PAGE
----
Daddy’s Flame III-By Edward Maroncha

(Continued from Daddy’s Flame II)

Peninah is dead. After leaning on her car window to rest, she did not wake up. Tess rushed to her grandfather’s compound to get help, but when she and her grandfather Geoffrey finally got Peninah to hospital, she was declared dead on arrival. Geoffrey is inconsolable, and Tess has started fearing that she might lose her grandfather too. His blood pressure and blood sugars have gone up, and he had had to be admitted in hospital. Peninah was his only child, and ever since the death of his wife Rachel, she was also his closest friend.

Tess is devastated, but she knows that she has to be strong for her family. She is taking charge of the funeral preparations, and she has already confronted her father a couple of times over Patricia. She had made it clear that she doesn’t want to see his lover in the meetings or in the funeral.

“You hurt and humiliated mother on her last day on earth. In fact, you are probably the reason she died so suddenly,” she shouted at him when she heard him talking to Patricia on phone. “I will not allow you to humiliate her in death. If that woman shows up in this house I will beat her senseless.”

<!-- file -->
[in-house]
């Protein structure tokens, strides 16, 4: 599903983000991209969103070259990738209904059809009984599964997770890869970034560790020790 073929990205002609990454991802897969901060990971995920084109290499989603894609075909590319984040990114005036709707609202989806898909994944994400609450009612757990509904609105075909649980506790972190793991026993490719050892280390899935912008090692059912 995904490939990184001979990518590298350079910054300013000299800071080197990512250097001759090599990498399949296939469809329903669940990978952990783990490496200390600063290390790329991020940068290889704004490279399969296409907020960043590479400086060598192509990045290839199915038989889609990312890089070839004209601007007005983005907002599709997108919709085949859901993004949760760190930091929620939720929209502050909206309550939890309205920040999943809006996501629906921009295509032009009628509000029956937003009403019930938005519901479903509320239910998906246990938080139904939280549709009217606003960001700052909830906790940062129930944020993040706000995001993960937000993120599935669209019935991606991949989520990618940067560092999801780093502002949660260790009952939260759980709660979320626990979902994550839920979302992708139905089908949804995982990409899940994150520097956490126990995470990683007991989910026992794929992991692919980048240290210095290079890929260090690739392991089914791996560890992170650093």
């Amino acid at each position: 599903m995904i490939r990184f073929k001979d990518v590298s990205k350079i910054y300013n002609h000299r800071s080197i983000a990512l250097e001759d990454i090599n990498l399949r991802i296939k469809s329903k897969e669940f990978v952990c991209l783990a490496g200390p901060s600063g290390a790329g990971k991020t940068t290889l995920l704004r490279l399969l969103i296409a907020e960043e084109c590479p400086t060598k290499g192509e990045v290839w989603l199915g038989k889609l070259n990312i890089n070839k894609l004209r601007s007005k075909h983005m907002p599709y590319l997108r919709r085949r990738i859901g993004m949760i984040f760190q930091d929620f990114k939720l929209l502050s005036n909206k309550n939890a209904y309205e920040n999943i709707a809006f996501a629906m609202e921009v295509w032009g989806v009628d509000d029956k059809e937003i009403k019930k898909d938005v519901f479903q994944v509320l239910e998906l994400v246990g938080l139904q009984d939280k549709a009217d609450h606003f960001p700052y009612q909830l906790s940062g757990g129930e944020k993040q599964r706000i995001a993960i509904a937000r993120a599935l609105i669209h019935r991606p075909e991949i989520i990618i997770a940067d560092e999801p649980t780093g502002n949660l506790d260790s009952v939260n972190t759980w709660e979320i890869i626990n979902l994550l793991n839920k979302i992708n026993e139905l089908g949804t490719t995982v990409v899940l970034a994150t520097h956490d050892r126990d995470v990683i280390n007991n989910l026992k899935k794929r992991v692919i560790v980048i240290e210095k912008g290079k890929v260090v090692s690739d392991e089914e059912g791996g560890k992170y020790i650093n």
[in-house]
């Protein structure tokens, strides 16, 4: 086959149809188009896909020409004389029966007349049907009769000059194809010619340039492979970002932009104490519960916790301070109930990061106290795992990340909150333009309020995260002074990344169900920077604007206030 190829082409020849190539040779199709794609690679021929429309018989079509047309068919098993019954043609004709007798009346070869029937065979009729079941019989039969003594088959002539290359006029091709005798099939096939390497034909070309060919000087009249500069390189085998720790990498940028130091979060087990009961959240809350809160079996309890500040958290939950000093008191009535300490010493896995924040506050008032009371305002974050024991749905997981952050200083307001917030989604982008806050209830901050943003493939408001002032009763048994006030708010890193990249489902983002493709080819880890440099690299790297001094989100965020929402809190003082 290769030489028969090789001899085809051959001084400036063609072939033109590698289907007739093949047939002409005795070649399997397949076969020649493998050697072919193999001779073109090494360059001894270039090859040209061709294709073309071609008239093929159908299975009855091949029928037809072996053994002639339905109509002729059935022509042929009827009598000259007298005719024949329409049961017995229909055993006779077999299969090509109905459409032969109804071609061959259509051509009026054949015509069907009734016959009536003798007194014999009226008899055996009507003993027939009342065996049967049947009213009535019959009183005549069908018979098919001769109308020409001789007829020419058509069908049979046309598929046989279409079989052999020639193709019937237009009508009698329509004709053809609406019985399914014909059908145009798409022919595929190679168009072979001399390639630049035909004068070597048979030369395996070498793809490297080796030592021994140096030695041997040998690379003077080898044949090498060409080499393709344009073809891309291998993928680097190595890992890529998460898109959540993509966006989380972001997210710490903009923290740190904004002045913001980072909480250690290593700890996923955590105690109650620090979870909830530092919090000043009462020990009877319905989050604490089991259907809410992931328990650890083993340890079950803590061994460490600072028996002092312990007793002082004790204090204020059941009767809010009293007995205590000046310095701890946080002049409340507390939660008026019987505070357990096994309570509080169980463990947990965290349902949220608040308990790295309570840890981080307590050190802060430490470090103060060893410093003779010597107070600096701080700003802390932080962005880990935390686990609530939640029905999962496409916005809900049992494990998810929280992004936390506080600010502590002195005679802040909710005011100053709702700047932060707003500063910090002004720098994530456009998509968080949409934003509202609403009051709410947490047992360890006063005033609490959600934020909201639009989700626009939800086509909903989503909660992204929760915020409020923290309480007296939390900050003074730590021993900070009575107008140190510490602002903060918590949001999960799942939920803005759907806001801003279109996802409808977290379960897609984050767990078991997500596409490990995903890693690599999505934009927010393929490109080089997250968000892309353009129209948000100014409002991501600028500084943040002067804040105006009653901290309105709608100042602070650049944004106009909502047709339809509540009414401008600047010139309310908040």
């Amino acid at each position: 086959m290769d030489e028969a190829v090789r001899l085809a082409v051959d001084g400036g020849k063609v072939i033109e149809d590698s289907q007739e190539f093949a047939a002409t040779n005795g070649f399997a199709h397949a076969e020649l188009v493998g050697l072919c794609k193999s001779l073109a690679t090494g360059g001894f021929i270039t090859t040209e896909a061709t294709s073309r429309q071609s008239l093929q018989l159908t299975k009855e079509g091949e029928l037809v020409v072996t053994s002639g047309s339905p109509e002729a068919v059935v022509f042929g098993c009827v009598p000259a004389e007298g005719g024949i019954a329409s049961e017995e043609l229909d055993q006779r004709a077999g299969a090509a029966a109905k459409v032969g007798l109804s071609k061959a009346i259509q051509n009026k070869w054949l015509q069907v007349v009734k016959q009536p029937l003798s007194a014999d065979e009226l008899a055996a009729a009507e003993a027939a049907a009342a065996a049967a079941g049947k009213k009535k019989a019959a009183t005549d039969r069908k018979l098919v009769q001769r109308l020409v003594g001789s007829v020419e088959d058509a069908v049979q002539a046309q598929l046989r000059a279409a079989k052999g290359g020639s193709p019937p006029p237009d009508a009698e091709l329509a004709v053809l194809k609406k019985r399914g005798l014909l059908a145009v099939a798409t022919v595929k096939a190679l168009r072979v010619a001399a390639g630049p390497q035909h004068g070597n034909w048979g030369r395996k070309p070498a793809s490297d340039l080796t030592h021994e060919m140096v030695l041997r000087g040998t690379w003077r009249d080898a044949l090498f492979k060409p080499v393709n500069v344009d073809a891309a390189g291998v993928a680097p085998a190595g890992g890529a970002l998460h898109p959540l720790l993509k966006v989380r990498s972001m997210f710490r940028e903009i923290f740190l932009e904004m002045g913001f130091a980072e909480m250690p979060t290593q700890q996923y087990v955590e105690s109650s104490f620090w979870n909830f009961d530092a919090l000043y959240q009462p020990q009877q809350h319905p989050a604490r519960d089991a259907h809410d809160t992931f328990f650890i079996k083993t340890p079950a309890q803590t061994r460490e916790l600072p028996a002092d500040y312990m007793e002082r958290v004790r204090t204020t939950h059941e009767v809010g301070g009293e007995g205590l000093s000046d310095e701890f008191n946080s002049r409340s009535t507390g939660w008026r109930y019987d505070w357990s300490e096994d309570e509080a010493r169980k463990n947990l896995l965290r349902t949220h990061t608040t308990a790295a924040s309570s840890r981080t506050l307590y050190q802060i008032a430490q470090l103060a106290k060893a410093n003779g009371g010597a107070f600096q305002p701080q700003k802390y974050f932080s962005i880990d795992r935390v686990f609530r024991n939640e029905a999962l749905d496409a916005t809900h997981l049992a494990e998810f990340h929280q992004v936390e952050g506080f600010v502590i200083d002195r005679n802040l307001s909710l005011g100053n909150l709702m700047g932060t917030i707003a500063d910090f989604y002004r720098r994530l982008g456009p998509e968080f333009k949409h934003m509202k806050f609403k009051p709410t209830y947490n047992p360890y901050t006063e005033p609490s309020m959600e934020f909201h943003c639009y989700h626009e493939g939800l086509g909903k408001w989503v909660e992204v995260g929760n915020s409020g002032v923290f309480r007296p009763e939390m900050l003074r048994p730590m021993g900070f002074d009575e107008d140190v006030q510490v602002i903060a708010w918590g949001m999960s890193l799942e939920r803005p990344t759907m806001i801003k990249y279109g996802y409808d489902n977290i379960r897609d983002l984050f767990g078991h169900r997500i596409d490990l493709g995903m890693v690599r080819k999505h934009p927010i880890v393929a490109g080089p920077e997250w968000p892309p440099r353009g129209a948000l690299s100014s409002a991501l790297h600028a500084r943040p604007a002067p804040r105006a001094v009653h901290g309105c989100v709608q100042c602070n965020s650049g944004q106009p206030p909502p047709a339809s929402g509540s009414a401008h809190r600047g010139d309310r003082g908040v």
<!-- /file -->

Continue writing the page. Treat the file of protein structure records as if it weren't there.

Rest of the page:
“Shut up Teresia. You are going to respect me as your father.”

“Or what daddy? Or what? You will beat me again? Okay, beat me! You can flog me all you want, but mark my words, if I see that woman anywhere where people are meeting to honor my mother, she will leave the place bleeding.”

Tess is the complete opposite of her late mother. While Peninah was a nice and pleasant lady who avoided confrontations, Tess is a fireball. She is stubborn and radical, with a very short temper. Ironically, she is also very compassionate and goes out of her way to help people who are in trouble. She is a nice person, until she is provoked. That is when sparks start to fly.

Peninah took after her father Geoffrey, who is a gentleman in every respect. But ever since Tess was a little girl, both Peninah and Geoffrey agreed that she had taken after her late grandmother Rachel. Rachel and Geoffrey had been the classic example of “opposites attract”: a calm, pleasant man married to a stubborn, defiant woman. But they were an adorable couple who complemented each other for close to twenty years, until a horrible road accident took Rachel away.